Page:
Twitter: the harsh truth of post-truth?
by Claire Dwyer, Fidelity Personal Investing 
Not even the patronage of Donald Trump could spare Twitter’s share price yesterday as the company published its lacklustre quarterly results.
Disappointing ad sales, management turnover and sluggish user growth weighed on the performance of the California based company, with results coming in below consensus Wall Street estimates. The firm’s net loss hit $167m, up from $90.2m.        
Having nabbed its spot as the prime social networking battleground during the US presidential election, there were few clues to the man on the street of its less than rosy fundamentals. 
While barely a day has gone by without high-profile members of the Twitterati dominating the news agenda, the company has been battling challenges of its own, with Anthony Noto, its chief operating officer warning of a more competitive environment for digital ad spending since mid-January.    
As social media continues to transmogrify it’s become clear that becoming a household name isn’t the same thing as turning a profit.
Fund managers often trumpet the merits of investing in what you know - and there is wisdom in that, but only up to a point.
Veteran investor Peter Lynch complained last year of his ideas on this subject being misquoted and misunderstood.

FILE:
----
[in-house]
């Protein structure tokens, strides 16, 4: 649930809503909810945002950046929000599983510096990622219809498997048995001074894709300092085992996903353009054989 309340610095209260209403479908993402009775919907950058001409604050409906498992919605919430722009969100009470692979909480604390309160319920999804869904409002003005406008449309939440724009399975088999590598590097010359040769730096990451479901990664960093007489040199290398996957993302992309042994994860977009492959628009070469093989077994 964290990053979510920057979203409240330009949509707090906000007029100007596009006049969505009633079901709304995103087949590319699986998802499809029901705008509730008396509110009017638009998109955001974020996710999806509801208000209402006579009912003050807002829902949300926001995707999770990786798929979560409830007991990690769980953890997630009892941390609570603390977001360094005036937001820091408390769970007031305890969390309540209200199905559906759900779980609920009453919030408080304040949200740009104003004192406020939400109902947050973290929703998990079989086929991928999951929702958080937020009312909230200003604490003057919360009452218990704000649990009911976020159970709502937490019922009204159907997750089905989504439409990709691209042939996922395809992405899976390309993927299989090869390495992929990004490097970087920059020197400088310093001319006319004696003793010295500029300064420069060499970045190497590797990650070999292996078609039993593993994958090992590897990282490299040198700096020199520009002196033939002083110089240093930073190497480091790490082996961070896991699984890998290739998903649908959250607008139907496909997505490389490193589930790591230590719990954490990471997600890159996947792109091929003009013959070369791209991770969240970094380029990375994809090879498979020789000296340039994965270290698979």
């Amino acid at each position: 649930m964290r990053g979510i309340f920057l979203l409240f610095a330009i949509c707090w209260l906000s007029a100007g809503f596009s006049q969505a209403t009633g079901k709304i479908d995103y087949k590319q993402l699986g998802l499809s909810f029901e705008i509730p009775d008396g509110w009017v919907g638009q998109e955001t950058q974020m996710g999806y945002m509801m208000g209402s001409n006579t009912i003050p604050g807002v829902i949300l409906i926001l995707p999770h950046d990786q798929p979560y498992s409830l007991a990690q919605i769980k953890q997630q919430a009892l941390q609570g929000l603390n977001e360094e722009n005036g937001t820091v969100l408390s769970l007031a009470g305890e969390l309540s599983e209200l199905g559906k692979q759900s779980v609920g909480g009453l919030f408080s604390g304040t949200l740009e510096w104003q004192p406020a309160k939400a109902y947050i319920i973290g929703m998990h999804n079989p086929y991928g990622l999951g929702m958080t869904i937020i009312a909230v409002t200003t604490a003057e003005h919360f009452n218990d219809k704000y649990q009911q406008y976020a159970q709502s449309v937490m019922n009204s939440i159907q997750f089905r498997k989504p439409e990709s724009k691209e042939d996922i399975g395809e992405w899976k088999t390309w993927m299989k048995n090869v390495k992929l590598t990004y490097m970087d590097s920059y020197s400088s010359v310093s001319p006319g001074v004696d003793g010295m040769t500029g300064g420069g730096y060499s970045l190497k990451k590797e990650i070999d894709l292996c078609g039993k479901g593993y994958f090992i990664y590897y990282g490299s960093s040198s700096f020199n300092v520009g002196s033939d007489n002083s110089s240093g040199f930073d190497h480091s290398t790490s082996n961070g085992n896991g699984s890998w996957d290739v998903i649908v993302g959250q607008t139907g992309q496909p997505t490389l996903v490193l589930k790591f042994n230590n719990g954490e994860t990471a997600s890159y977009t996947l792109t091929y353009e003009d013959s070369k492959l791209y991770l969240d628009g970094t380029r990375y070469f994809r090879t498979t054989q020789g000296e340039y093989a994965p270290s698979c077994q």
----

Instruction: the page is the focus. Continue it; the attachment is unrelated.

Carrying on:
“I’ve never said “If you go to a mall, see a Starbucks and say it’s good coffee, you should go and buy the stock,” he says.
The key attributes to watch out for, he says, are things like high returns on capital, ample reinvestment opportunities and a long runway through either unit growth or price increases.
The common sense approach of buying what looks like a good business - one you walk into or buy from every day - is understandably beguiling, but beating the market just isn’t that easy and there are no shortcuts to investment success.
People come in all shapes and size, some are fit and some or not (….not always easy to tell) and companies are similar.
If you access the markets via a passive option that uses market indices where the company stocks in the index are weighted by their market capitalisation, you will always own more of the largest companies (which have done well previously) than the smallest companies (which could do well in the future). In short, passive investing gives you a high exposure to past winners.
Active managers pick the companies they believe are most likely to deliver the best capital growth and dividends rather than simply based on size. By scrutinising the financial statements and crucially meeting senior company management, professional investors can laser through outward appearances and work out what really lies behind a ‘global brand.’

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